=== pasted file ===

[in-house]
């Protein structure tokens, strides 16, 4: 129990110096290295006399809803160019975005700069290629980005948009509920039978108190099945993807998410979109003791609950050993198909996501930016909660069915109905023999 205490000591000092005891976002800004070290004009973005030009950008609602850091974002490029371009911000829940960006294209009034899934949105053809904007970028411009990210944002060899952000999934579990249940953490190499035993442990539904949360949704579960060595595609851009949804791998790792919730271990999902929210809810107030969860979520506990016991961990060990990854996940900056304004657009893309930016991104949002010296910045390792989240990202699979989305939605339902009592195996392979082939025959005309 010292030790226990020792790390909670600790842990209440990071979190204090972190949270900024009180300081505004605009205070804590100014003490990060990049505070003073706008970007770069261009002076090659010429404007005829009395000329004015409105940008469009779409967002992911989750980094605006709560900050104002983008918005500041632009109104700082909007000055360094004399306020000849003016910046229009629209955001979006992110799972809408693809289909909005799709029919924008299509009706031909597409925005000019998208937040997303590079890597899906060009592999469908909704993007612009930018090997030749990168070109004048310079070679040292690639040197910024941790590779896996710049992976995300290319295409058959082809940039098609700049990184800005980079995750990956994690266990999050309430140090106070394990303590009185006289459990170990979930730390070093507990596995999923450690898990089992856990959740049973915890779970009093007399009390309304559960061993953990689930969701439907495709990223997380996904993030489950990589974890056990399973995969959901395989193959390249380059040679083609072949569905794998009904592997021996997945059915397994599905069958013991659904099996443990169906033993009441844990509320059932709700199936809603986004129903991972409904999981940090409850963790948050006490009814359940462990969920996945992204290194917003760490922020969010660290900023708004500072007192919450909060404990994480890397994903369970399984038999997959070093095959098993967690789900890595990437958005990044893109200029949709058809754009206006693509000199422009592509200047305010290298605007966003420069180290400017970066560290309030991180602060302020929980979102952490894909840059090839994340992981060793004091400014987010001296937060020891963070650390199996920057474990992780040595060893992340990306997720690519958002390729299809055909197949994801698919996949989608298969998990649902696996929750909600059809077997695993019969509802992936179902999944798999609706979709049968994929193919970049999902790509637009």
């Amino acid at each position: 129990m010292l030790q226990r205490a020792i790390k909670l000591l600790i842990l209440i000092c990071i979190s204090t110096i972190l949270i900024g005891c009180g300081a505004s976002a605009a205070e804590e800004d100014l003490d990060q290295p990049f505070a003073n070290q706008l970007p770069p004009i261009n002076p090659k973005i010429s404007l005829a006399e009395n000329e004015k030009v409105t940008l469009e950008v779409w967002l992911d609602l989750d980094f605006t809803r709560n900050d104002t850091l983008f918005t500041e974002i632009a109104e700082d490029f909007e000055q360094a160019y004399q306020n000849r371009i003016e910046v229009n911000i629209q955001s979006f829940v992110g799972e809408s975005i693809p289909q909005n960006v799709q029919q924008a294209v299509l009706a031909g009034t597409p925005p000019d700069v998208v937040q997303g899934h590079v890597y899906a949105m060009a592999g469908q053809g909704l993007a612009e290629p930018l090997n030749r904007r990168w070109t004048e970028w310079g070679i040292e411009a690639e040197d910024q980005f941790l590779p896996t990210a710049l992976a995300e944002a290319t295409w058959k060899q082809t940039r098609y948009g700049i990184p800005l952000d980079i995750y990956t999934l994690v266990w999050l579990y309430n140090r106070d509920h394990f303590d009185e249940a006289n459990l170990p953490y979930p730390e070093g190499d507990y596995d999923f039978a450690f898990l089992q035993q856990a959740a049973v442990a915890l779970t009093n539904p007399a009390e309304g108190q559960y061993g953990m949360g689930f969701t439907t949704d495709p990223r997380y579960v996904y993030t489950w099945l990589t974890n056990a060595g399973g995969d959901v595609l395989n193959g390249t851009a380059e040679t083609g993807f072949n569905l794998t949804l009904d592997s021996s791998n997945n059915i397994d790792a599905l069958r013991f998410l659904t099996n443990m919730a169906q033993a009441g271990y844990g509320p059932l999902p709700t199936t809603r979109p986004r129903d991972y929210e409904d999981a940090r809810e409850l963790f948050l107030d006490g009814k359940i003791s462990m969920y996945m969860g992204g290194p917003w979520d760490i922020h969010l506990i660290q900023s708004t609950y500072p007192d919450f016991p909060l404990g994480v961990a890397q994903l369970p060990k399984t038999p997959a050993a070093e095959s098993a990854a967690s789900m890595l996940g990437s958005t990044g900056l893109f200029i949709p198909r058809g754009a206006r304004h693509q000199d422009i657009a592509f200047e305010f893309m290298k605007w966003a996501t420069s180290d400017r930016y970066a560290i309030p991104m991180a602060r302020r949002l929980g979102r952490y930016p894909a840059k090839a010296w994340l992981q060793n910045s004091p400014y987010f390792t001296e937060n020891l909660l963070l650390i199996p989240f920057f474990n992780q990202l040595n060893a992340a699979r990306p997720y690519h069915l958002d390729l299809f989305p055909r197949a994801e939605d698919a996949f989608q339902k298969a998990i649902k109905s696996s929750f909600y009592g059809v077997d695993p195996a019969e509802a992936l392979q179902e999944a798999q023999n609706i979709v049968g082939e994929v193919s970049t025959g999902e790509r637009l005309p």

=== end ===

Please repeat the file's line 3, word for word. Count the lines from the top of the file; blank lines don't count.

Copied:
């Amino acid at each position: 129990m010292l030790q226990r205490a020792i790390k909670l000591l600790i842990l209440i000092c990071i979190s204090t110096i972190l949270i900024g005891c009180g300081a505004s976002a605009a205070e804590e800004d100014l003490d990060q290295p990049f505070a003073n070290q706008l970007p770069p004009i261009n002076p090659k973005i010429s404007l005829a006399e009395n000329e004015k030009v409105t940008l469009e950008v779409w967002l992911d609602l989750d980094f605006t809803r709560n900050d104002t850091l983008f918005t500041e974002i632009a109104e700082d490029f909007e000055q360094a160019y004399q306020n000849r371009i003016e910046v229009n911000i629209q955001s979006f829940v992110g799972e809408s975005i693809p289909q909005n960006v799709q029919q924008a294209v299509l009706a031909g009034t597409p925005p000019d700069v998208v937040q997303g899934h590079v890597y899906a949105m060009a592999g469908q053809g909704l993007a612009e290629p930018l090997n030749r904007r990168w070109t004048e970028w310079g070679i040292e411009a690639e040197d910024q980005f941790l590779p896996t990210a710049l992976a995300e944002a290319t295409w058959k060899q082809t940039r098609y948009g700049i990184p800005l952000d980079i995750y990956t999934l994690v266990w999050l579990y309430n140090r106070d509920h394990f303590d009185e249940a006289n459990l170990p953490y979930p730390e070093g190499d507990y596995d999923f039978a450690f898990l089992q035993q856990a959740a049973v442990a915890l779970t009093n539904p007399a009390e309304g108190q559960y061993g953990m949360g689930f969701t439907t949704d495709p990223r997380y579960v996904y993030t489950w099945l990589t974890n056990a060595g399973g995969d959901v595609l395989n193959g390249t851009a380059e040679t083609g993807f072949n569905l794998t949804l009904d592997s021996s791998n997945n059915i397994d790792a599905l069958r013991f998410l659904t099996n443990m919730a169906q033993a009441g271990y844990g509320p059932l999902p709700t199936t809603r979109p986004r129903d991972y929210e409904d999981a940090r809810e409850l963790f948050l107030d006490g009814k359940i003791s462990m969920y996945m969860g992204g290194p917003w979520d760490i922020h969010l506990i660290q900023s708004t609950y500072p007192d919450f016991p909060l404990g994480v961990a890397q994903l369970p060990k399984t038999p997959a050993a070093e095959s098993a990854a967690s789900m890595l996940g990437s958005t990044g900056l893109f200029i949709p198909r058809g754009a206006r304004h693509q000199d422009i657009a592509f200047e305010f893309m290298k605007w966003a996501t420069s180290d400017r930016y970066a560290i309030p991104m991180a602060r302020r949002l929980g979102r952490y930016p894909a840059k090839a010296w994340l992981q060793n910045s004091p400014y987010f390792t001296e937060n020891l909660l963070l650390i199996p989240f920057f474990n992780q990202l040595n060893a992340a699979r990306p997720y690519h069915l958002d390729l299809f989305p055909r197949a994801e939605d698919a996949f989608q339902k298969a998990i649902k109905s696996s929750f909600y009592g059809v077997d695993p195996a019969e509802a992936l392979q179902e999944a798999q023999n609706i979709v049968g082939e994929v193919s970049t025959g999902e790509r637009l005309p």